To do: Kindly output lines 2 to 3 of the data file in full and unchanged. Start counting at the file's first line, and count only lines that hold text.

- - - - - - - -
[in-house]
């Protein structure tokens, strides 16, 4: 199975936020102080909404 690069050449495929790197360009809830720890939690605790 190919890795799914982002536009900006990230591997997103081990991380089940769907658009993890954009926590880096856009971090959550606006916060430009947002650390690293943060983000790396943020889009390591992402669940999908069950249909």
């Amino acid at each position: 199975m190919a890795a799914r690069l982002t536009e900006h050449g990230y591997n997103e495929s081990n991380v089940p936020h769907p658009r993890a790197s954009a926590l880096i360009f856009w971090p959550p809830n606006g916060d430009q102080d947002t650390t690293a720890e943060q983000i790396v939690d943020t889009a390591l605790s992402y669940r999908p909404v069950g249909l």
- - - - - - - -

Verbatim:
């Protein structure tokens, strides 16, 4: 199975936020102080909404 690069050449495929790197360009809830720890939690605790 190919890795799914982002536009900006990230591997997103081990991380089940769907658009993890954009926590880096856009971090959550606006916060430009947002650390690293943060983000790396943020889009390591992402669940999908069950249909």
């Amino acid at each position: 199975m190919a890795a799914r690069l982002t536009e900006h050449g990230y591997n997103e495929s081990n991380v089940p936020h769907p658009r993890a790197s954009a926590l880096i360009f856009w971090p959550p809830n606006g916060d430009q102080d947002t650390t690293a720890e943060q983000i790396v939690d943020t889009a390591l605790s992402y669940r999908p909404v069950g249909l």